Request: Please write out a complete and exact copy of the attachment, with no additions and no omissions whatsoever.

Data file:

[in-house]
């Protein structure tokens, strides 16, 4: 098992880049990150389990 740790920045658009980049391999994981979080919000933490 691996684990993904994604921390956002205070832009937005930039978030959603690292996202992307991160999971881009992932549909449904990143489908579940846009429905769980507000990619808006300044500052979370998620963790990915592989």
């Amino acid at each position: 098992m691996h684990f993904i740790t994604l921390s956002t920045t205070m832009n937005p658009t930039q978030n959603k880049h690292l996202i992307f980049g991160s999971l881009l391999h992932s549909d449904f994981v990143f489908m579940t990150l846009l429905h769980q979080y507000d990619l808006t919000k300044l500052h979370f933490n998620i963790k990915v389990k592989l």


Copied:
[in-house]
């Protein structure tokens, strides 16, 4: 098992880049990150389990 740790920045658009980049391999994981979080919000933490 691996684990993904994604921390956002205070832009937005930039978030959603690292996202992307991160999971881009992932549909449904990143489908579940846009429905769980507000990619808006300044500052979370998620963790990915592989």
């Amino acid at each position: 098992m691996h684990f993904i740790t994604l921390s956002t920045t205070m832009n937005p658009t930039q978030n959603k880049h690292l996202i992307f980049g991160s999971l881009l391999h992932s549909d449904f994981v990143f489908m579940t990150l846009l429905h769980q979080y507000d990619l808006t919000k300044l500052h979370f933490n998620i963790k990915v389990k592989l």